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Economy in Brief

Unemployment Rates Still Drop in Euro Area
by Robert Brusca  March 31, 2015

Germany remains a world apart from the rest of the European Monetary Union members as its unemployment rate is less than half the average for the community. Germany's rate was steady in February as the rate fell in the EMU.

In the EMU, only Germany, Austria, Spain and Ireland have their respective rates of unemployment falling all horizons: three-months, six-months and 12-months. Only Finland and France have their respective rates of unemployment higher on all horizons. Still, for the 11 original members in the table, seven have lower unemployment over 12-months and six-months, while six have lower unemployment rates over three-months. Progress is still in train.

For all of the EMU, the unemployment rate is falling on all horizons and the overall rate is net lower over 12-months by 0.5 percentage points. This compares to the U.S. which also has an unemployment rate dropping on all horizons and has a net drop of 1.2 percentage points over 12-months. However, the U.S. unemployment rate is at 5.5% while the EMU rate is 11.3%. The U.S. unemployment rate stands in the 44th percentile of its queue of values since July 1998. On that same timeline, the EMU rate stands in its 77th percentile. The EMU rate has been higher only 23% of the time while the U.S. rate has been higher 56% of the time. On this timeline, the U.S. is performing much better. In the EMU, only Germany is performing better than the U.S. over this period as the German rate has been this low or lower only 0.5% of the time. German progress in reducing unemployment since German unification and since joining the EMU has been spectacular.

As shown in the chart, German unemployment has dropped by a great deal more than unemployment in the EMU in general. Until 2008, the German unemployment rate was higher than the EMU rate. Since then the German rate has dropped and the EMU rate has moved step-wise to higher levels. In the EMU, the unemployment rate has begun to come down but is moving slowly. The EMU rate was last this low in May 2012. Austerity has taken a toll on the unemployment rates in much of Europe and on their rates of growth.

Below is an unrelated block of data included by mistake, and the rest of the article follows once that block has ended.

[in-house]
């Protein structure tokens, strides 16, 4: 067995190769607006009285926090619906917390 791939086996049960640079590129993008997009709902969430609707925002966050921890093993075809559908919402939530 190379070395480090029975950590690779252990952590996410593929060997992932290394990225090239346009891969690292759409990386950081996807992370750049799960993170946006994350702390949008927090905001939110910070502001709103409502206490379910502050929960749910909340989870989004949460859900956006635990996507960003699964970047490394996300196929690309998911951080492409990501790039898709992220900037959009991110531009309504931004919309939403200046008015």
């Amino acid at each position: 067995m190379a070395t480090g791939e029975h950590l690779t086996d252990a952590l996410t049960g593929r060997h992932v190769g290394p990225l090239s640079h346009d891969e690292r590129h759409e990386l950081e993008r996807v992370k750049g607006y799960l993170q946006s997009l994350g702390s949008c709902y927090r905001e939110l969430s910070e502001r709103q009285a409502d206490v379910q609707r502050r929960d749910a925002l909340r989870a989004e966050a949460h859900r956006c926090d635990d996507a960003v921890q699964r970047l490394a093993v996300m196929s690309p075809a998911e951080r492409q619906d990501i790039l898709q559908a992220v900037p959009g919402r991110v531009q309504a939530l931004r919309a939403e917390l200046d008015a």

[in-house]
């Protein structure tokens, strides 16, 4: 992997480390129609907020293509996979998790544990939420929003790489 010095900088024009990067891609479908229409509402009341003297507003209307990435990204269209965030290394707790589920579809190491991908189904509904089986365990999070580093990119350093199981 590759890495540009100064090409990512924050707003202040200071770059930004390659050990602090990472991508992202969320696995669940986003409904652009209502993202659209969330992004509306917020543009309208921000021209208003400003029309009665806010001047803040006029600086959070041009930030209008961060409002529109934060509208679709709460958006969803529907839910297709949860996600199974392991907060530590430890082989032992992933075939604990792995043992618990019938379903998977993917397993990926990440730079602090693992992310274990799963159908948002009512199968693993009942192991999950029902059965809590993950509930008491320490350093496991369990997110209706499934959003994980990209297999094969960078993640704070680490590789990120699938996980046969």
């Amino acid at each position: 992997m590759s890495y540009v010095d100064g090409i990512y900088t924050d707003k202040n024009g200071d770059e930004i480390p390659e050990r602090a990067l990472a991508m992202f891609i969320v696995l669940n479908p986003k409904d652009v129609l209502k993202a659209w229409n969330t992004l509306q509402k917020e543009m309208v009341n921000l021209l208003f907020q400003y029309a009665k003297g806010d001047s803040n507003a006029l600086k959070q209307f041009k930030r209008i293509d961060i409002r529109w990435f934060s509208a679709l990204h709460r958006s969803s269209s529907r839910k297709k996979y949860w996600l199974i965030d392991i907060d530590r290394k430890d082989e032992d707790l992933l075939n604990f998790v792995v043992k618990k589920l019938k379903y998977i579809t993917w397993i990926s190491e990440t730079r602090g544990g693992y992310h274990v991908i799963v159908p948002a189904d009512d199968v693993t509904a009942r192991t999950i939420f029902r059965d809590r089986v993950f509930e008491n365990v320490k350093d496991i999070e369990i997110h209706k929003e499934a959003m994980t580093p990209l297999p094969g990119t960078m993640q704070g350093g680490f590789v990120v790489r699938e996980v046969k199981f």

The German economy has been able to thrive in this deprived global environment because it is an economy geared to succeed in a low inflation environment and because Germany is the most competitive among the highly industrialized economies. Germany has not had to undergo remedial economics as other countries have in the midst of a global slump.

In February, despite ongoing trend progress in unemployment, unemployment rates fell in four of the 11 EMU members in the table. In January unemployment rates had fallen in six of them.

While some measures are showing more progress occurring in Europe, such as in the recently released and comprehensive EU Commission indices, Europe still struggles. The bifurcated nature of the unemployment situation in the EMU is an issue (basically, Germany vs. everyone else). The ECB is attacking weak growth with its new QE program that seems to show some early signs of success. The pace of the decline in the EMU unemployment seems to be steady, but that pace is still slow for a region where unemployment rates are still so high historically. Can the ECB step up that pace? Apart from Germany and Ireland, all the EMU countries in the table show February unemployment rates that stand in the top 27% of their historic queue of data. Four countries stand in the top 20% of their respective queues, four more are in the top 10%- among those one that stands in the top one-half of 1%. There is still a lot of pain in the EMU. Unemployment rates in Europe are high and in great need of reduction. So far only Germany and Austria have found the key to low unemployment. But others are making various degrees of progress. It is that progress that we need to keep an eye on. It must continue. We will judge the EMU not by the performance of Germany but by the performance of its other more needy members.

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